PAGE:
The Franciscans were they which did hold of St. Francis, and followed the rule of his testament, commonly called Grey Friars, or Minorites. Their opinion was this that the Virgin Mary, prevented by
the grace of the Holy Ghost, was so sanctified, that she was never subject one moment in her conception, to original sin. The Dominic friars were they, which holding of Dominic, were commonly called Black Friars, or Preaching Friars. Their opinion was, that the Virgin Mary was conceived as all other children of Adam be; so that this privilege only belongeth to Christ, to be conceived without original sin. Notwithstanding, the same blessed virgin was sanctified in her mother's womb, and purged from her original sin, so as was John Baptist, Jeremy, or any other privileged person. This frivolous question kindling and engendering between these two sects of friars, burst out into such a flame of parts and sides taking, that it occupied the heads and wits, schools and universities, almost through the whole church; some holding one part with Scotus, some the other part with Thomas Aquine. The Minorites holding with Scotus their master, disputed and concluded, that she was conceived without all spot or note of original sin; and thereupon caused the feast and service of the conception of St. Mary the virgin to be celebrate and solemnized in the church. Contrary, the Dominic friars, taking side with Aquinas, preached, that it was heresy to affirm that the blessed virgin was conceived without the guilt of original sin; and that they which did celebrate the feast of her concep
tion, or said any masses thereof, did sin grievously and mortally.
In the mean time, as this phantasy waxed hot in the church, the one side preaching against the other, came pope Sixtus the Fourth, anno 1476, who joining side with the Minorites or Franciscans, first sent forth his decree by authority apostolic, willing, ordaining, and commanding all men to solemnize this new found feast of the conception in holy church for evermore; offering to all men and women, which devoutly frequenting the church, would hear mass and service from the first even-song of the same feast to the octaves of the same, as many days of pardon as pope Urban the Fourth and pope Martin the Fifth did grant for hearing the service of Corpus Christi day, &c. And this decree was given and dated at Rome, anno 1476.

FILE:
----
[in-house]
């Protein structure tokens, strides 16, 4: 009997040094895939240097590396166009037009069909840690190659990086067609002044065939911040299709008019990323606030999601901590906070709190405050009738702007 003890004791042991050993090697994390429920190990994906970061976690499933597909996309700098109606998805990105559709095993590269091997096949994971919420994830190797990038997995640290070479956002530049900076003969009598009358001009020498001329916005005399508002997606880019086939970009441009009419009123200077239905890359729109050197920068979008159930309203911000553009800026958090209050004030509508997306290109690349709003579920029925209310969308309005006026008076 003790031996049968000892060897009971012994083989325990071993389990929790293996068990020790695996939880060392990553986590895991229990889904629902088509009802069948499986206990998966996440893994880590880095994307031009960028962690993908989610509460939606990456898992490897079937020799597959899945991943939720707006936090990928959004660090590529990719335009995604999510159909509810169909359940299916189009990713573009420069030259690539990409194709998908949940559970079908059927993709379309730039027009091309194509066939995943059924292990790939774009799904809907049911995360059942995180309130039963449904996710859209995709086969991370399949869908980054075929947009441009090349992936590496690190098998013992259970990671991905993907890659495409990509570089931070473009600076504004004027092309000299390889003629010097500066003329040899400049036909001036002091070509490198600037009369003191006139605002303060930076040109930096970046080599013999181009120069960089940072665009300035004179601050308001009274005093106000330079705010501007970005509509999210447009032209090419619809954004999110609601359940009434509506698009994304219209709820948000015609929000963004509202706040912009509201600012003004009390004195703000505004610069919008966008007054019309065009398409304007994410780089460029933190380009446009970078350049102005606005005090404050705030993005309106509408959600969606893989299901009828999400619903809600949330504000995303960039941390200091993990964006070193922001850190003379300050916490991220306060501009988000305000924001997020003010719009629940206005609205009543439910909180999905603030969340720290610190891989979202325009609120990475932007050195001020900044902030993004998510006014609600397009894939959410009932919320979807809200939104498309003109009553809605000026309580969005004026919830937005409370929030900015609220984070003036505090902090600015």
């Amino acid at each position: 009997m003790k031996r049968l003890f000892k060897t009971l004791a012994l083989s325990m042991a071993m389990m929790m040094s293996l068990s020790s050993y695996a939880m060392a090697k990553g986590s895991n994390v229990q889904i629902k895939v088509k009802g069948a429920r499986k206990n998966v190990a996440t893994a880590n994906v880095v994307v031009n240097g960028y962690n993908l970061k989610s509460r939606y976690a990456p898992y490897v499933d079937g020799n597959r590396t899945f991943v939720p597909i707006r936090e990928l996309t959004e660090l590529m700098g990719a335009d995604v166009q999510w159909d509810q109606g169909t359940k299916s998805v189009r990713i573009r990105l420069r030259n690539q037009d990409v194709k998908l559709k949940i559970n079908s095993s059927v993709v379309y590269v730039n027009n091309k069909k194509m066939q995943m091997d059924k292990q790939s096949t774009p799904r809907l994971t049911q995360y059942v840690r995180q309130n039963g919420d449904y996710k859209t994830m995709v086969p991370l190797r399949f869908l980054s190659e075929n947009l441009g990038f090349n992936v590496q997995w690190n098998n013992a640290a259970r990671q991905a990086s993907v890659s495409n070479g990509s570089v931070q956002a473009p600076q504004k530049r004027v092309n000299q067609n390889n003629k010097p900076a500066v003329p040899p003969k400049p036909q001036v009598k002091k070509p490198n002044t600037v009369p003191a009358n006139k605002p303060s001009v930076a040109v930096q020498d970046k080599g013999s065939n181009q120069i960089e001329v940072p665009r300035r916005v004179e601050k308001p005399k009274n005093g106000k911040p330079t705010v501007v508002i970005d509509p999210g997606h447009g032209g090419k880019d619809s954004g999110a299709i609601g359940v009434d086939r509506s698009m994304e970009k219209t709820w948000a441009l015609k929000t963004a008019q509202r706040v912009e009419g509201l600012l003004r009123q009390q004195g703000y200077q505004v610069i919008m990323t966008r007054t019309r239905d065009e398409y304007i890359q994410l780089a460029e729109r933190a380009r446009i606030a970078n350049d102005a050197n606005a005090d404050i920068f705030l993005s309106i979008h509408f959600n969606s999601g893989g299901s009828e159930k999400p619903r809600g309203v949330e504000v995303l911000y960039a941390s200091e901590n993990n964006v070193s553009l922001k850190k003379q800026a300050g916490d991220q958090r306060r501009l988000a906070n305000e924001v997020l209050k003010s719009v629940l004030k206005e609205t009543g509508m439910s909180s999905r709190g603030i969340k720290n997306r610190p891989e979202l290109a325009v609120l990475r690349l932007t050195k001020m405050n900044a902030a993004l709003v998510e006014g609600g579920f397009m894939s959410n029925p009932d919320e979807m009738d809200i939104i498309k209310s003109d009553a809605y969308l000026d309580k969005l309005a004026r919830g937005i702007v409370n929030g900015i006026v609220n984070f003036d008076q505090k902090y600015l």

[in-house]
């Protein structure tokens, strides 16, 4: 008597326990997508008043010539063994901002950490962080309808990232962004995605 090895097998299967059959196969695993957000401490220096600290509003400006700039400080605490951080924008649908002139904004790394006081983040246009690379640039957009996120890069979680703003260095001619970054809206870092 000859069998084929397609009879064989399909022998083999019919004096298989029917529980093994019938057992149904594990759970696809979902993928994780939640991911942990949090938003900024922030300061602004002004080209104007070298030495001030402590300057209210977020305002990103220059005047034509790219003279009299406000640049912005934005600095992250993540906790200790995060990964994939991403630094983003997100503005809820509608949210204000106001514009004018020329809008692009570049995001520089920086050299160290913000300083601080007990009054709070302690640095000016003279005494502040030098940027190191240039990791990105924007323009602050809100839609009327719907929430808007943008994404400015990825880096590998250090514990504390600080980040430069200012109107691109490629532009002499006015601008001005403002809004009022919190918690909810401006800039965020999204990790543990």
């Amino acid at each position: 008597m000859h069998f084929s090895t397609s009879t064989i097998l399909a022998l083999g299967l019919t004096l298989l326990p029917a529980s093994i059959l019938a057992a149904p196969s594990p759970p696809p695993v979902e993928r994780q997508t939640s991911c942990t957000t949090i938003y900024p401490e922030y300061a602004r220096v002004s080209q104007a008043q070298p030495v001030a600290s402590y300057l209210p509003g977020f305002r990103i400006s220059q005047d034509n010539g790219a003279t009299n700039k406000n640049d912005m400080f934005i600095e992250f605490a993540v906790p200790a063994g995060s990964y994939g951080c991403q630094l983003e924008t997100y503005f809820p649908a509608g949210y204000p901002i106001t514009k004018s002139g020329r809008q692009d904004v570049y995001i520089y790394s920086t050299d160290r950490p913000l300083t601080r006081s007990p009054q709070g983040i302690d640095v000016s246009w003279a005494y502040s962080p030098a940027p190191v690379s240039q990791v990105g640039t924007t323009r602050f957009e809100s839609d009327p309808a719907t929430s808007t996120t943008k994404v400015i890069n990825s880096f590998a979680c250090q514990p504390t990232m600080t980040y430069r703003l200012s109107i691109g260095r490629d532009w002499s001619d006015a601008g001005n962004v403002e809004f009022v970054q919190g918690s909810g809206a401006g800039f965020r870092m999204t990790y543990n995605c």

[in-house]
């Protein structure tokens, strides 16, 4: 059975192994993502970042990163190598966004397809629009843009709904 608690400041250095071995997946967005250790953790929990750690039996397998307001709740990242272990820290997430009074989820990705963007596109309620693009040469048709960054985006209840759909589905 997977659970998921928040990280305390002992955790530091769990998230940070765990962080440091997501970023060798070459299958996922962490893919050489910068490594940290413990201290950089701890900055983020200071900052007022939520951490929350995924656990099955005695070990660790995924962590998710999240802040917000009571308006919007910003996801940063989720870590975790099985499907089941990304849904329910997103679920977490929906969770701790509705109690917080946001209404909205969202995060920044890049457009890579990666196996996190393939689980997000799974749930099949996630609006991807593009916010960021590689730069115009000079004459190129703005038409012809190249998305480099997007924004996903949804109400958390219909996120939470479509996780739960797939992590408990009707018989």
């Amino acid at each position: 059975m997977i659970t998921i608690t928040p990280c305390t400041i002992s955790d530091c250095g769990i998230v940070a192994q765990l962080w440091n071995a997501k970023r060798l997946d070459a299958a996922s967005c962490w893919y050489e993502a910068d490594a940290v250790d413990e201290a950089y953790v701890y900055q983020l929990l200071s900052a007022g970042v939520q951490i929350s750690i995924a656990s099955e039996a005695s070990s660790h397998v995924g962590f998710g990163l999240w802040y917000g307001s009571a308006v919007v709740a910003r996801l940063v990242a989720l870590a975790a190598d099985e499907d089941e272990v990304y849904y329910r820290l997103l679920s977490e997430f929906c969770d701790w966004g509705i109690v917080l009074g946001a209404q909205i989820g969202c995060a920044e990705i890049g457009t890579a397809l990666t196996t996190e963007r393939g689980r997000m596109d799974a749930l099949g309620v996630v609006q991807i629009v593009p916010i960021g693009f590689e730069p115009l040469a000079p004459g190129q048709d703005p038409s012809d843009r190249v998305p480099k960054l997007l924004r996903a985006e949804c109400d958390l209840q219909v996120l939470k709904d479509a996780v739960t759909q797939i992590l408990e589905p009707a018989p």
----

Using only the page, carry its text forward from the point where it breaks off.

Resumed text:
Moreover, the same pope, to the entent that the devotion of the people might be the more encouraged to the celebration of this conception, added a clause more to the Ave Maria, granting great indulgence and release of sins to all such as would invocate the blessed virgin, with the same addition, saying thus: Ave Maria gratiâ plena, Dominus tecum, benedicta tu in mulieribus, et benedictus fructus centris tui, Jesus Christus; et benedicta sit Anna Mater tua, de quá, sine maculâ, tua processit caro virginia. Amen. That is, hail Mary, full of grace, the Lord is with